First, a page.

Koodal Azhagar Temple is a Vishnu temple located in the city. It has idols of Navagraham (nine planet deities), which are otherwise found only in Shiva temples.[135][136] Alagar Koyil is a celebrated Vishnu temple 21 km northeast of Madurai situated on the foothills of Solaimalai.[137] The deity, Azhagar, is believed to be the brother of Meenakshi, the presiding deity at the Meenakshi temple.[19] The festival calendars of these two temples overlap during the Meenakshi Thirukalyanam festival.[138] Pazhamudircholai, one of the other six abodes of the Hindu god Murugan, is located atop the Solaimalai hill.[137]

Mosque building with two minarets
Kazimar Big Mosque, the first Muslim place of worship in the city

Kazimar Big Mosque is the oldest Muslim place of worship in the city.[139] It was constructed under the supervision of Kazi Syed Tajuddin, who is said to be a descendant of the Islamic prophet Muhammad.[140] He came from Oman and received the piece of land as a gift from the Pandya ruler, Kulasekara Pandiyan, during the 13th century.[110][139] This is claimed to be the oldest Islamic monument in Madurai. The Kazis to the town are appointed by the government of Tamil Nadu from among the descendants of Syed Tajuddin.[141] The dargah of Madurai Hazrats, called Madurai Maqbara, is located inside the mosque.[139]

Thiruparankundram is a hill 8 km away from Madurai, where the Hindu god Murugan is said to have married Deivanai. The temple is the first among the six holy abodes of Murugan, the Aarupadai Veedu, literally "Six Battle Houses", and one of the most visited tourist spots in Madurai, next only to the Meenakshi Amman Temple.[137][142] The temple has a wide range of Hindu gods carved on the walls.[136] A dargah is located at the top of the Tiruparankundam hill, where the cemetery of a Muslim, Hazrat Sultan Sikandhar Badushah Shaheed Radiyallah Ta'al anhu, is located. He came from Jeddah along with Hazrat Sulthan Syed Ibrahim Shaheed Badushah of Madinah during the early 13th century.[143]

Goripalayam Mosque is located in Gorippalayam, the name of which is derived from the Persian word gor, meanings grave.[143] The graves of Hazrat Sulthan Alauddin Badhusha, Hazrat Sulthan Shamsuddeen Badhusha and Hazrat Sulthan Habibuddin (Ghaibuddin) Badhusha are found here.

St. Mary’s Cathedral is the seat of the Roman Catholic Archbishop of Madurai.[144]

Culture, tourism and entertainment[edit]

Pillared halls of a historic building.
Pillared halls of Thirumalai Nayakar Palace, built during 1636 CE and a national monument

Madurai is popularly called Thoonga Nagaram meaning the city that never sleeps, on account of the active night life.[145] The city attracts a large number of tourists from within the country and abroad. About 9,100,000 tourists visited Madurai in 2010, including 524,000 foreigners.[146] Madurai is now attracting medical tourism also.[147] The palace complex of Thirumalai Nayak Palace was constructed in the Indo-Saracenic style by Thirumalai Nayakar in 1636 CE. It is a national monument maintained by the Tamil Nadu Archaeological Department. The daily sound and light show organised by the department explains the virtues of King Thirumalai and the features of the palace.[137] The palace of Rani Mangamma has been renovated to house one of the five Gandhi Sanghralayas (Gandhi Memorial Museum, Madurai) in the country. It includes apart of the blood-stained garment worn by Mahatma Gandhi when he was assassinated by Nathuram Godse.[148] A visit by Dr.Martin Luther King Jr. to the museum inspired him to lead peaceful protests against discrimination.[149] The Eco park, situated in Tallakulam, features fountains and lighting in trees using optical fibres.[150] Rajaji children's park, maintained by the Madurai Municipal Corporation, is situated between the Gandhi museum and the Tamukkam grounds. It has a visitor average of 5000 per day during holidays and 2000–3000 on working days. Madurai also has Theme Park, Athisayam which is situated in Paravai, Madurai – Dindugal main road. [151] MGR Race Course Stadium is an athletic stadium which has a synthetic track and a swimming pool.[152] Several national neets are held here.[153] It also hosts several international and national level kabbadi championships.[154]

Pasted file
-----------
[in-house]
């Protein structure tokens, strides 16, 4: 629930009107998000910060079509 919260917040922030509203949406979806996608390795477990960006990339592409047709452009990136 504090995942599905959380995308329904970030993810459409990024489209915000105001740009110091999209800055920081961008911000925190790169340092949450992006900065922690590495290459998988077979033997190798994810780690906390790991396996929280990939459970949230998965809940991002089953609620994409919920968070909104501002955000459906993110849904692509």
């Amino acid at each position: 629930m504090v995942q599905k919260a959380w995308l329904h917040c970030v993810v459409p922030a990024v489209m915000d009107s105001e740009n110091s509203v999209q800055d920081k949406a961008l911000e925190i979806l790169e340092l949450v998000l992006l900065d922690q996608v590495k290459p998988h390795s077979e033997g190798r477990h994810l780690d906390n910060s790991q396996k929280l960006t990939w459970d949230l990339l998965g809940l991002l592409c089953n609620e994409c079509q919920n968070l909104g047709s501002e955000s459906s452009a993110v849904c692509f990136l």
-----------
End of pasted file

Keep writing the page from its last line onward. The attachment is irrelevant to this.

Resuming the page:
Three storied building
Gandhi Memorial Museum, one of the five Gandhi Sanghralayas in India

The people of Madurai celebrate numerous festivals, including Meenakshi Tirukkalyanam, the Chittirai Festival and the Car Festival.[138] The annual 10-day Meenakshi Tirukalyanam festival, also called Chittirai festival, is celebrated during April–May every year and attracts one million visitors. Legend has it that the Hindu god Vishnu, as Alagar, rode on a golden horse to Madurai to attend the celestial wedding of Meenakshi (Parvati) and Sundareswarar (Shiva). During the Cradle festival, the festive idols of Meenakshi and Sundareswarar are taken in procession to a mirror chamber and set on a rocking swing for nine days. Avanimoolam festival is celebrated during September when the 64 sacred games of Shiva, thiruvilayadal, are recited.[138] The Thepporchavam festival, or float festival, is celebrated on the full moon day of the Tamil month Thai, which falls around January – February, to celebrate the birth anniversary of King Thirumalai Nayak. The decorated icons of Meenakshi and her consort are taken out in a procession from the Meenakshi Temple to the Mariamman Teppakulam. The icons are floated in the tank on a raft decked with flowers and flickering lamps.[137] Jallikattu is one of the most popular historical sport in Tamil Nadu, and is a part of the Pongal festival (harvest festival) celebrated during January. The bull taming event is held in the villages surrounding Madurai, and people from the neighbouring villages throng to the open grounds to watch man and bull pitting their strength against each other.[138] Santhanakoodu festivals in Madurai are celebrated on various days during the Islamic calendar year to commemorate Islamic saints.[155][156][143]